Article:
It is a rule here at the FT that op-eds submitted by prime ministers and leading politicians are usually pretty boring. The usual offer is something like – “Here is a speech I gave three days ago on the need for a better world, would you care to re-print it.”
However, I will make an exception to this rule for Yukio Hatoyama’s piece on “A New Path for Japan”, which was published in the New York Times at the end of last month, just before he was elected prime minister.
Hatoyama’s piece includes an unusual repudiation of globalisation from the prime minister of a leading industrial nation. He argues that – “The recent economic crisis resulted from a way of thinking based on the idea that American-style free-market economics represents a universal and ideal economic order” and that “globalism has progressed without any regard for non-economic values.”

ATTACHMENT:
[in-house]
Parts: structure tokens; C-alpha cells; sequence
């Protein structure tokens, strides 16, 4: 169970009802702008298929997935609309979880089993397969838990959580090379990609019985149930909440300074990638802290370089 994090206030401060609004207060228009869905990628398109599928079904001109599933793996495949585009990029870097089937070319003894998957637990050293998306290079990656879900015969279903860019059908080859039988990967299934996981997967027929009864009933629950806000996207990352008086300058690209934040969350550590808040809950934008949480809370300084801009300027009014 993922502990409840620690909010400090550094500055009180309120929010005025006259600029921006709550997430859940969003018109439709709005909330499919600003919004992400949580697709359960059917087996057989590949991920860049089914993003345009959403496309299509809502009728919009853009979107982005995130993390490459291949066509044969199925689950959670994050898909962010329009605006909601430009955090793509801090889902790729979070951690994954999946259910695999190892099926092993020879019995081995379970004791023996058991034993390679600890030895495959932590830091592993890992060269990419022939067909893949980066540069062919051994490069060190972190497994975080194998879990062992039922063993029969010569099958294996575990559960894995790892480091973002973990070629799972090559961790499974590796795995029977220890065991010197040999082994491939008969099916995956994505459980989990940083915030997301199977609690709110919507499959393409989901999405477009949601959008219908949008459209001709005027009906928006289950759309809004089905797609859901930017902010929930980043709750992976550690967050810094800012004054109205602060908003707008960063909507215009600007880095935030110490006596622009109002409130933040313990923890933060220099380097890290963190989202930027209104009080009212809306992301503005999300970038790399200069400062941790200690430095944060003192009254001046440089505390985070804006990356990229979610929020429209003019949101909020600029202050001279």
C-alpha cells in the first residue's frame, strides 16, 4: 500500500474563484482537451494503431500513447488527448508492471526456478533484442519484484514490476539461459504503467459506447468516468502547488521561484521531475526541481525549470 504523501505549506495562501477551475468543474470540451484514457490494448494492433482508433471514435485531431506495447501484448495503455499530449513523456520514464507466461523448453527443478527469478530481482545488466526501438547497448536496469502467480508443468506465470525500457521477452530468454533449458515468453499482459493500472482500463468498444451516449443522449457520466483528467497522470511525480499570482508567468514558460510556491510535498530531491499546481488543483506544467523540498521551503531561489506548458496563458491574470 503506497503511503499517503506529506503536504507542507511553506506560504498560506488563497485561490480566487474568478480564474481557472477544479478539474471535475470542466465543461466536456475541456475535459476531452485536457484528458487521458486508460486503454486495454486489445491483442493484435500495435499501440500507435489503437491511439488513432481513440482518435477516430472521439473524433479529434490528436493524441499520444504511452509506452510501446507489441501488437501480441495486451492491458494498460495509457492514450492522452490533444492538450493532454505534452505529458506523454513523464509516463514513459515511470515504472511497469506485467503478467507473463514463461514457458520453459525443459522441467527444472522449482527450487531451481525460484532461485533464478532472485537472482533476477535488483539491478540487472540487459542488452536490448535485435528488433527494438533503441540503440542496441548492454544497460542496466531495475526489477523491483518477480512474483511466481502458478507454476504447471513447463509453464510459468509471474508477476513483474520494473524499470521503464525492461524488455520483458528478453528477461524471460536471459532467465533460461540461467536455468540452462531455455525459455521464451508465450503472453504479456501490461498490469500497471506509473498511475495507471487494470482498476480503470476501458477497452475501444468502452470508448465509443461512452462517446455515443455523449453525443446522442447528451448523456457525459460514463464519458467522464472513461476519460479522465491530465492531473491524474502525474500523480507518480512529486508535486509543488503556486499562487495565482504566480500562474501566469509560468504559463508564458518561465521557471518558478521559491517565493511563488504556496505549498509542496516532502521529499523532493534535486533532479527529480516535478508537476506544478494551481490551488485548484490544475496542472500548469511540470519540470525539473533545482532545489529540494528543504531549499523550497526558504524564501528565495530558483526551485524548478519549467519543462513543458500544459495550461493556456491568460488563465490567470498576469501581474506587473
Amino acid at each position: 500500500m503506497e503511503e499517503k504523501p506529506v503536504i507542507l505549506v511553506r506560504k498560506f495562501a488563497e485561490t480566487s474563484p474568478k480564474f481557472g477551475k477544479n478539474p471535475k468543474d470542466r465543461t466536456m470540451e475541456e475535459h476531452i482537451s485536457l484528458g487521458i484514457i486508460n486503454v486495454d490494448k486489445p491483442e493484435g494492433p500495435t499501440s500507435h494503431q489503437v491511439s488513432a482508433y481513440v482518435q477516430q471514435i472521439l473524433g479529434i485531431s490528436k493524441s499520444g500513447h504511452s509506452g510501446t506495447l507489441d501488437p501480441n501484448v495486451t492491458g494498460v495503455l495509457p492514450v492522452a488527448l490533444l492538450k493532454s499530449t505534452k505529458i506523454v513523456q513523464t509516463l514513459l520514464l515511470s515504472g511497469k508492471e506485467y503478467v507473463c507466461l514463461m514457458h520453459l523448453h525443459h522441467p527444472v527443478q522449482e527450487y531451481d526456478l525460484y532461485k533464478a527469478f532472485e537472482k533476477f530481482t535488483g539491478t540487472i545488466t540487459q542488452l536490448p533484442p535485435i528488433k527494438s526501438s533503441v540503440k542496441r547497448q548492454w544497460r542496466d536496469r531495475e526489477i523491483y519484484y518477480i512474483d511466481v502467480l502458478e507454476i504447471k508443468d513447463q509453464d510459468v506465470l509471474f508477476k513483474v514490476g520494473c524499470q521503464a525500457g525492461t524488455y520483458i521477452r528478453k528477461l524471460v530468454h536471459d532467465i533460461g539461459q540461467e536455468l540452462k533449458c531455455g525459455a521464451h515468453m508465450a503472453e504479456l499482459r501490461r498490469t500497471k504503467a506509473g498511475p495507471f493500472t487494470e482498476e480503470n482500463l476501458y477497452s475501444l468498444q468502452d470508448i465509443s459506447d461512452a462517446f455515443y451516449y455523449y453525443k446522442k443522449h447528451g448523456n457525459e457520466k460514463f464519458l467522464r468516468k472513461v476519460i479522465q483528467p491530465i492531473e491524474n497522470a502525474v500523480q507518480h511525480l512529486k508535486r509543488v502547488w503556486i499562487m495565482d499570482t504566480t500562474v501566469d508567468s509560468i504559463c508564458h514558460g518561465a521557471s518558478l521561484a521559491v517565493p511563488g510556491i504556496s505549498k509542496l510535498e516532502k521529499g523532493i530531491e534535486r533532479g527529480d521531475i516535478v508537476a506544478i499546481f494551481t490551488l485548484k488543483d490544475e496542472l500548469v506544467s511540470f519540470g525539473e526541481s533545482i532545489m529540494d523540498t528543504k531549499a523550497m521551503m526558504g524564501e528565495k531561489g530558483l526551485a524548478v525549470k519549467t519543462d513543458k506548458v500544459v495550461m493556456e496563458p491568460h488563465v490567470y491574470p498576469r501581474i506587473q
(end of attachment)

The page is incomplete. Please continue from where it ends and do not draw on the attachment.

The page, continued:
Hatoyama also disses America in other ways, arguing that “as a result of the failure of the Iraq war and the financial crisis, the era of US-led globalism is coming to an end.” He implicitly casts doubt on the reliability of the US security guarantee, saying that Japan’s dilemma is to be “caught between the United States, which is fighting to retain its position as the world’s dominant power, and China which is seeking ways to become dominant”. And, in perhaps the worst heresy of all, he cites the European Union as an inspiring example – and says that Asia should work towards establishing a common currency and a system of collective security. Read more